All in all, it read much like a series of blog entries. The intent isn't to convince someone as much as to encourage and exhort those who already agree. It seems like there's a lot good there, but to be honest, I don't find him as compelling.
He has a way with words and brings up a lot of good thoughts, but I have some concerns which probably prevent me from appreciating him as much.
For example - the point about treating people not as they do or do not do, but rather in light of what they suffered.
Sounds great on paper, but I have to ask, "Is this Scriptural?" When in the Bible are Christians rebuked for looking upon people as they did or did not do? Where in the Bible are Christians encouraged to "see people as they suffered." I'm not arguing against "weeping with those who weep," but broad statements like that seem inaccurate at best, and misleading at worst.
After all, the prophet Isaiah rebukes Israel repeatedly for what she has not done -
12 “When you come to appear before me,
who has required of you
this trampling of my courts?
13 Bring no more vain offerings;
incense is an abomination to me.
New moon and Sabbath and the calling of convocations—
I cannot endure iniquity and solemn assembly.
14 Your new moons and your appointed feasts
my soul hates;
they have become a burden to me;
I am weary of bearing them.
And this isn't an isolated incident, rarely does the prophet exclaim to Israel, "you are prosperous, but look how you are suffering because you're so distant to God, come, I wish show you a better way," rather, Isaiah mocks Israel and calls down judgment upon her unrighteousness and declares that only a remnant will remain of what was a great nation. Nothing about having compassion or suffering alongside. Any suffering alongside seemed to be God enforced (as my servant walked naked for 3 years...).
Again, in 1 Corinthians 11 when Paul speaks of the Lord's supper, he rebukes the church for being disobedient and their lack of love. And after laying down a hand of rebuke, he addresses their suffering and using their sins as the reason for their suffering, "30 That is why many of you are weak and ill, and some have died," essentially laying forth another rebuke.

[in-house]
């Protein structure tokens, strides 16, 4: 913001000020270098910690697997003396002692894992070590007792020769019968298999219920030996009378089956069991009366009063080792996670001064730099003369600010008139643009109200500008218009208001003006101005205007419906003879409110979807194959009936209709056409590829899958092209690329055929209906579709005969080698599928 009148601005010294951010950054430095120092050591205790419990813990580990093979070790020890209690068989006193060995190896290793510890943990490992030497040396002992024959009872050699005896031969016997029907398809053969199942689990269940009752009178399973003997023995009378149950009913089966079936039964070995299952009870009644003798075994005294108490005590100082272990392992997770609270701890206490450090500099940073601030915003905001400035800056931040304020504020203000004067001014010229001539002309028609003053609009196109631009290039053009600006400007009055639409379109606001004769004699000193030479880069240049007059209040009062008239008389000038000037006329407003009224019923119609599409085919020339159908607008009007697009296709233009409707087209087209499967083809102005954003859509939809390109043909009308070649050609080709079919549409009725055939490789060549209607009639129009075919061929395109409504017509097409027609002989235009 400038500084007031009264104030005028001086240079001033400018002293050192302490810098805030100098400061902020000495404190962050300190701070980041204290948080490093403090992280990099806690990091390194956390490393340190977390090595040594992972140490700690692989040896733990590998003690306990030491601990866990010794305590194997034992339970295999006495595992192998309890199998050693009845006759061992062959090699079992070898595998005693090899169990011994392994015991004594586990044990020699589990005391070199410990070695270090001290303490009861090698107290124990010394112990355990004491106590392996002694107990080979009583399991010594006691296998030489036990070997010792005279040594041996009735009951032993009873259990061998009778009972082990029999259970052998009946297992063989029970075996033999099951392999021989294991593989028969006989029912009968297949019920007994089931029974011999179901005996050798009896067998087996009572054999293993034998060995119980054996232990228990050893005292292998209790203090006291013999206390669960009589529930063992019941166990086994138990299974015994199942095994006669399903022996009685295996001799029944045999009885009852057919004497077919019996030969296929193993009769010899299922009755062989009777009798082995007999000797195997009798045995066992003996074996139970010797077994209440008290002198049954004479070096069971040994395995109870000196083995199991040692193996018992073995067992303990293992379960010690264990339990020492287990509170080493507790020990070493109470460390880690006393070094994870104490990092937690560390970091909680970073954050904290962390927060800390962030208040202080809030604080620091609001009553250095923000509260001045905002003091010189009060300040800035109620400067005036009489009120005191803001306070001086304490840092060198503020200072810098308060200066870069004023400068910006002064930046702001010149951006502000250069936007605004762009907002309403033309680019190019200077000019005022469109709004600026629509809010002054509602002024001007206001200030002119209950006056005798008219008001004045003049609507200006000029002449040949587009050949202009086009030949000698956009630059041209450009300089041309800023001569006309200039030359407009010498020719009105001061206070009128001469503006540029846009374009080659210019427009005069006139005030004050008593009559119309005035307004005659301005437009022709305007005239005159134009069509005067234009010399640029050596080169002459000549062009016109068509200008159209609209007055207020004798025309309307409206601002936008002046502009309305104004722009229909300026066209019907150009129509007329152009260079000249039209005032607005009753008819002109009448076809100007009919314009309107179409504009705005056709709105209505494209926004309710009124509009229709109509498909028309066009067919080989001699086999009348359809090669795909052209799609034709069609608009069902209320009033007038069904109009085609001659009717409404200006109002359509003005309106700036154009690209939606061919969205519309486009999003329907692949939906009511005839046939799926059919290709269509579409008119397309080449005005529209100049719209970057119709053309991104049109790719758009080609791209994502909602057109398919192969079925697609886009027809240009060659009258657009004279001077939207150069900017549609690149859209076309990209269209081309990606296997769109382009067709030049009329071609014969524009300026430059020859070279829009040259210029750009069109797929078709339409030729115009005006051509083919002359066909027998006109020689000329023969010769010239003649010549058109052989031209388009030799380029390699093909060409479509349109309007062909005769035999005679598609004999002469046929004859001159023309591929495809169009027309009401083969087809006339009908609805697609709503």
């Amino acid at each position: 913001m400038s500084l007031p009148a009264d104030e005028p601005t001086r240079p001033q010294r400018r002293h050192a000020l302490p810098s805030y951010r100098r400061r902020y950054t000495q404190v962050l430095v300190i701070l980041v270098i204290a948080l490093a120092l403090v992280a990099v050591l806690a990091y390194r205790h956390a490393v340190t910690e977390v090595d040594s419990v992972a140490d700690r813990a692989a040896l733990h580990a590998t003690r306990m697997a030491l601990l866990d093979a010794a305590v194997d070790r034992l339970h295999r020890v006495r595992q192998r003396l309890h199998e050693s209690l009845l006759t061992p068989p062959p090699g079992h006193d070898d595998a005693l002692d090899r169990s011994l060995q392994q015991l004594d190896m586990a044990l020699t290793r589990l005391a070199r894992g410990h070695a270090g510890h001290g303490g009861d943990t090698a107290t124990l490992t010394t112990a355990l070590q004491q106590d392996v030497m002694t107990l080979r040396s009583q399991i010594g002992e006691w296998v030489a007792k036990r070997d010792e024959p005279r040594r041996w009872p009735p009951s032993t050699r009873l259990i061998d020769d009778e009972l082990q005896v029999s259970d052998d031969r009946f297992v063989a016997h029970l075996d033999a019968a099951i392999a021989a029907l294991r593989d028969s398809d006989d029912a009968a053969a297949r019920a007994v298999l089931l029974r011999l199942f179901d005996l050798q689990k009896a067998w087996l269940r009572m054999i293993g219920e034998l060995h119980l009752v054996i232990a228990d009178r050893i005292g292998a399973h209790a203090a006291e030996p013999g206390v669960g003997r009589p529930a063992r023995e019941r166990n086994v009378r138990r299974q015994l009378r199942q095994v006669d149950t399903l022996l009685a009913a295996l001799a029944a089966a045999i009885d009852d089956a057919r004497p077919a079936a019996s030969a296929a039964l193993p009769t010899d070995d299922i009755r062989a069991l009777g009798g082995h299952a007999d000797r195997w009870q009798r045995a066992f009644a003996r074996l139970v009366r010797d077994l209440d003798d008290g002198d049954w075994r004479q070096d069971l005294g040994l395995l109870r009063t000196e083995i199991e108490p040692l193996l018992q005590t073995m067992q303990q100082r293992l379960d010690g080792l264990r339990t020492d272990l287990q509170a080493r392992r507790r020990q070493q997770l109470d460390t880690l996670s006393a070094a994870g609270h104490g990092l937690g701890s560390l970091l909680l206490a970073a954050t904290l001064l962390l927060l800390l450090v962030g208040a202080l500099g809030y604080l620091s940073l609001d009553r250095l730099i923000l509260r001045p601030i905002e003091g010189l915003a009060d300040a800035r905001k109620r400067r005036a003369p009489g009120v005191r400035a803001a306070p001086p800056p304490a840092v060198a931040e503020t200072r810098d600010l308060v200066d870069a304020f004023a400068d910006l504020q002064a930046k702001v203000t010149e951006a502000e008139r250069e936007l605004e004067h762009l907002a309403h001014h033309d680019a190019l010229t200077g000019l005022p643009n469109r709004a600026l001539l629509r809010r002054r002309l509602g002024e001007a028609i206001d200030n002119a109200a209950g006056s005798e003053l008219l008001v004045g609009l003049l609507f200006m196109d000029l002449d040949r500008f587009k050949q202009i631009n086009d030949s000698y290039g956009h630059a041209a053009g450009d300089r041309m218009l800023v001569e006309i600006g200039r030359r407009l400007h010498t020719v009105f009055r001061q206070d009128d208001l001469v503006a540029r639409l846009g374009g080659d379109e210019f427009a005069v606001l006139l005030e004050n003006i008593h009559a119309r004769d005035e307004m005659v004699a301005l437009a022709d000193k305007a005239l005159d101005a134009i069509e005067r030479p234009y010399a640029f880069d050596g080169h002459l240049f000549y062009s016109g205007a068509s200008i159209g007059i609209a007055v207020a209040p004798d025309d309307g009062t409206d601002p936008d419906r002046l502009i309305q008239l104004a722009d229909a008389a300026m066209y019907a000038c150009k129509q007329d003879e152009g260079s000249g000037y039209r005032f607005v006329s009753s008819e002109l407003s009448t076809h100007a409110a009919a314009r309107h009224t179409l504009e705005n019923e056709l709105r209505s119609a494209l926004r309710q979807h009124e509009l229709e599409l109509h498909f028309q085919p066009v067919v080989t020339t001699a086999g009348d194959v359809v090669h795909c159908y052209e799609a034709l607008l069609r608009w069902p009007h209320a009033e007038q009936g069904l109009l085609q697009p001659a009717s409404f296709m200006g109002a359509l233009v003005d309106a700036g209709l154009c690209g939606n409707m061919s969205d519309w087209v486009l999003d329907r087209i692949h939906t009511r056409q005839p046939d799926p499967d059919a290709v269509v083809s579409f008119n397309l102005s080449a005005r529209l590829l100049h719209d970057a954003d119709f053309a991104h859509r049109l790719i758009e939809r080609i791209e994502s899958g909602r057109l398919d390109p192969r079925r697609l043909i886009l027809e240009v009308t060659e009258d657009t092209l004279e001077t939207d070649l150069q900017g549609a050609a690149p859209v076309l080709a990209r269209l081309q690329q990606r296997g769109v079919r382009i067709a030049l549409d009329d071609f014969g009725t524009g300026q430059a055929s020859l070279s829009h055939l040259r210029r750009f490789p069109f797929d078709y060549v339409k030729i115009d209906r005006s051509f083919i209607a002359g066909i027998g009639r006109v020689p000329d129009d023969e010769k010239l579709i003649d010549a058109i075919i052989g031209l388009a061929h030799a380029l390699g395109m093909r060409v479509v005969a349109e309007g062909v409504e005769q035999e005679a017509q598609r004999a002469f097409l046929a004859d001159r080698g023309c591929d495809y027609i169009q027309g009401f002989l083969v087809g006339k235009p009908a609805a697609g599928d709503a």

And this issue isn't an isolated incident with the Bonhoeffer reading, I just don't feel like he's very precise with his language and his Scriptural support is weak at times.
Another example: At one point he calls for an abandonment of the conscience and of virtue - and the way he put it, I kind of agree (we can't live just by what our heart tells us, or by what society says is "right", but we must live by the commands of the Lord), but the way he put it, it would seem that one must violate their conscience (!) and throw virtue to the winds (!!) in order to obey God. That seems like he's just trying to turn a nice phrase at the cost of throwing out biblical terminology. When in the Bible is the conscience supposed to be something that we go against? I don't disagree with the point, but the usage of terminology is subpar. We should strive for biblical usage of biblical terms in all that we do.
I'm not going to say I didn't learn anything from Bonhoeffer, but I wish I could have learned more.
I also still have the question about "when should we dust off?" As I said, it's easy to dust off when we're being openly reviled, but what about the kid who never goes to small group or bible study, who doesn't care too much for true faith and for God? We invite them, take our time to reach out to them, but is there a time when we dust off our cloaks?
Labels: Discipleship Class